It dusts the tiled floor and baker Mac McConnell's Birkenstock sandals. Pounds of fresh-milled whole-grain flour sit in bags and trash cans repurposed into storage bins, awaiting their next life phase: dough for the bakery's insanely popular sourdough breads and pastries.
Flour — specifically, fresh-milled whole-grain flour — is the heart and soul of The Midwife and the Baker, where McConnell is working to elevate grains like kamut, rye, wheat berry, spelt and Khorasan by proving they can taste just as good, if not better, than their white wheat flour counterparts. He sneaks whole grains into everything he makes, from baguettes and ciabatta to even croissants.
"We want our whole grains to eat like white bread — fluffier, lighter," McConnell said.
The Midwife and the Baker started with McConnell selling loaves out of his wife Jaime's midwife practice in San Francisco. A West Virginia native and former mechanical engineer, he "ended up out here because of bread" — namely, to attend the San Francisco Baking Institute. After graduating he worked at a Massachusetts bakery that specializes in whole-grain sourdough breads. He then returned to the West Coast to become a bread instructor at the San Francisco Baking Institute.
McConnell eventually left his teaching post to focus on The Midwife and the Baker full time. They drew a loyal following at Bay Area farmers markets before moving in 2018 into the large Mountain View baking facility, which they took over from Acme Bread.
Shortly after, Blue Bottle Coffee started selling The Midwife and the Baker's pastries in all of its Bay Area cafes, a major coup for a mom-and-pop baking operation. Other cafes, restaurants and grocery stores steadily followed.
McConnell now employs a staff of 35 that mills 3,000 pounds of flour every week in Mountain View, delivering loaves and pastries throughout the Bay Area.
The bakery kicks into gear at 3 a.m., when McConnell arrives to fold dough around sheets of butter for croissant dough while William Van Dusen weighs out flours for that day's dough, following a color-coded spreadsheet detailed down to the gram for every single loaf they sell.
Nearby, a 40-inch stone mill the bakery acquired last fall processes fresh grains. Made by a baker in Vermont, the massive mill is more than twice the size of their old one. It's producing whole-grain flour as fine as pastry flour, making their breads loftier and lighter than ever before, McConnell said, sifting the almost ethereal flour through his palms.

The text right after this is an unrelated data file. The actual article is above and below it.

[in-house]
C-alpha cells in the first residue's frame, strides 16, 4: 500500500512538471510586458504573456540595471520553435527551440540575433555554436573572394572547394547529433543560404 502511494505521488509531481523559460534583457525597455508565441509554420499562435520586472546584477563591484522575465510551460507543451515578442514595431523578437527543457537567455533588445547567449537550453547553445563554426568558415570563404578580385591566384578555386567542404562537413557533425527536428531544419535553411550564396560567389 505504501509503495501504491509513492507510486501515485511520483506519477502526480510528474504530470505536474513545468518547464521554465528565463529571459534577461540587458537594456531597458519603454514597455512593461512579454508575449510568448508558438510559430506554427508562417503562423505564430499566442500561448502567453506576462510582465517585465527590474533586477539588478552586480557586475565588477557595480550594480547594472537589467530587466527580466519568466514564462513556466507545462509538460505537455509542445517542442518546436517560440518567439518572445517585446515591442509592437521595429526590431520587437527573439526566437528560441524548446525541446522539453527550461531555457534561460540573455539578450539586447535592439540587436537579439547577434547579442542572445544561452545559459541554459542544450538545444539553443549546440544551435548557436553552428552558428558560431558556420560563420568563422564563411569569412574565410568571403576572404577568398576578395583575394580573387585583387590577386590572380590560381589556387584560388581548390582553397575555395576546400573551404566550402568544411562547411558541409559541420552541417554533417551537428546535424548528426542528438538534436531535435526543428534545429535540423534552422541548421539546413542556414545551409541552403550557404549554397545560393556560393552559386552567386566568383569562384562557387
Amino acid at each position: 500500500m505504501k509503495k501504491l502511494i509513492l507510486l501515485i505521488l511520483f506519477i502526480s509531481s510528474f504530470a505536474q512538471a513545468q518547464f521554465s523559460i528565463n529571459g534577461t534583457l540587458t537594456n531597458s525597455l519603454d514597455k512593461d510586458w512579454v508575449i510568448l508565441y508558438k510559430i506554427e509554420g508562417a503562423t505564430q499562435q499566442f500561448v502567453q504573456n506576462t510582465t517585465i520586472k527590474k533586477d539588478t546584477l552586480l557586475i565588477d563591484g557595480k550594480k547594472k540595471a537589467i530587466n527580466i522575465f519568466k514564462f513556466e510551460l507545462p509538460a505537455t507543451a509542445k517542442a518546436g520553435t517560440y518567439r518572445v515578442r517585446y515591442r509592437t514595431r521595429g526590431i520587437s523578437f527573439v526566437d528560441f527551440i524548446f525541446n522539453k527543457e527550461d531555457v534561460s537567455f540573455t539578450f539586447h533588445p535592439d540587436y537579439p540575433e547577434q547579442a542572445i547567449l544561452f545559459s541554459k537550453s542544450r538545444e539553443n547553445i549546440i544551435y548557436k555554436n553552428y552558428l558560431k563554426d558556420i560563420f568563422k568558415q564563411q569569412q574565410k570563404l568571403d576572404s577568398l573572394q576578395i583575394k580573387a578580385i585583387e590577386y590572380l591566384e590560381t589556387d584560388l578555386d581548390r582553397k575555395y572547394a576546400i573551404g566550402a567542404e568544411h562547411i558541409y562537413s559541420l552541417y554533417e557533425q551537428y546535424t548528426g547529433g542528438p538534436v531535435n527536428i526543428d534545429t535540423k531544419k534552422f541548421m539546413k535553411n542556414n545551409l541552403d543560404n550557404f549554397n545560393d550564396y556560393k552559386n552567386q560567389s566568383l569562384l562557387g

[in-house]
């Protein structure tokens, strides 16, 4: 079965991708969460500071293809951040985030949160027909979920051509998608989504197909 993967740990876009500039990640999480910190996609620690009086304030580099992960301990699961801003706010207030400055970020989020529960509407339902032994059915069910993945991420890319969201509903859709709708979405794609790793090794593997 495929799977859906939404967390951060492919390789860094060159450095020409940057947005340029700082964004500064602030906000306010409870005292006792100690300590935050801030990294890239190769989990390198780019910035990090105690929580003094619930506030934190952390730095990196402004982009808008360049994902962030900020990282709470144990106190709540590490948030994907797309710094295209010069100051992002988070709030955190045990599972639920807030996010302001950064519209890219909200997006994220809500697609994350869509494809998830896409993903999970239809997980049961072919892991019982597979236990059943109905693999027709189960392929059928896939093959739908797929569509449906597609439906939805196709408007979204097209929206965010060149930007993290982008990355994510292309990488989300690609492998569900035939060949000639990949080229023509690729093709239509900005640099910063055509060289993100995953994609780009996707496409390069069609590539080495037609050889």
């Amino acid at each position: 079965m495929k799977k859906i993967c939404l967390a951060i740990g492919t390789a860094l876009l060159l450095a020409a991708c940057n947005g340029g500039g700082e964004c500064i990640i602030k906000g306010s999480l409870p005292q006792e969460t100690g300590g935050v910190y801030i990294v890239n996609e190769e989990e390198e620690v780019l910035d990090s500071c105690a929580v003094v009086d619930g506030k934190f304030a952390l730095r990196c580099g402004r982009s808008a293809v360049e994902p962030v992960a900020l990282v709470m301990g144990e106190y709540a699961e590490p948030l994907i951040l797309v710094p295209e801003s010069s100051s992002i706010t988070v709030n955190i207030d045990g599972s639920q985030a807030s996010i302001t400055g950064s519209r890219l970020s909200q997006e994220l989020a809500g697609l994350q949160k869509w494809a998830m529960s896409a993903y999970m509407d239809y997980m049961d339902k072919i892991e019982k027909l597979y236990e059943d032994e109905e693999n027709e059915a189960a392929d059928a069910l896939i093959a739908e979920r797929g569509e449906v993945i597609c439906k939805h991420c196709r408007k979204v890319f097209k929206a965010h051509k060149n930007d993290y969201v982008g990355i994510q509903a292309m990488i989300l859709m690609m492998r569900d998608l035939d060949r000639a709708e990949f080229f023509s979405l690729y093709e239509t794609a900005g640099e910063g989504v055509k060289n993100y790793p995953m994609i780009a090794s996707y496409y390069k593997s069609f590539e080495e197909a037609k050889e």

The "whitest" bread they make is the baguette, whose dough is 25% kamut, an ancient grain grown in Montana. Their most popular breads are 100% whole wheat. Madera, a Michelin-starred restaurant in Menlo Park, recently changed its account with the bakery from both country white bread (which is still nearly half whole grain) and 100% whole wheat bread to solely the latter, McConnell said.
Other staff arrive around 5 a.m. and the facility becomes a flour-dusted hive of activity. Some staff prep hundreds of twice-baked almond croissants — slicing already baked croissants in half, adding a layer of frangipane inside, a dollop on top and a flurry of sliced almonds — while others roll refrigerated dough for plain croissants. They have to shape it quickly before the dough warms up too much but with careful finesse to preserve the "shoulders," or edges of the dough that give croissants their trademark layers. Beyond the classic viennoiserie, bakers get creative with pastries like cardamom snails, currant-orange scones and caramelized shallot danishes.
The bakers have been experimenting with a whole grain croissant, playing around with lamination, leavening and yeast to create an equivalent pastry. (A recent picture on Instagram of its honeycomb-like interior elicited an enthusiastic "yaaaaassssssssssss" from none other than Josey Baker, who also mills his own grains at Josey Baker Bread in San Francisco.) The challenge, McConnell said, is that the whole-grain version can turn out tough, and whole-grain flour has less leeway than white flour.
"It's a tighter band for perfection," he said.
It's no secret that you can go into the Mountain View facility to buy fresh bread and pastries Monday through Saturday from 6:30 a.m. to 12:30 p.m., but it would not be obvious to anyone passing by the industrial, warehouse-like building that has no signage or seating. (An employee once likened it to going to a speakeasy.) McConnell intends to open a full-fledged retail bakery there at some point, serving coffee and other items, but likely not until next year.
For a full list of where to find The Midwife and the Baker's goods, go to themidwifeandthebaker.com/where.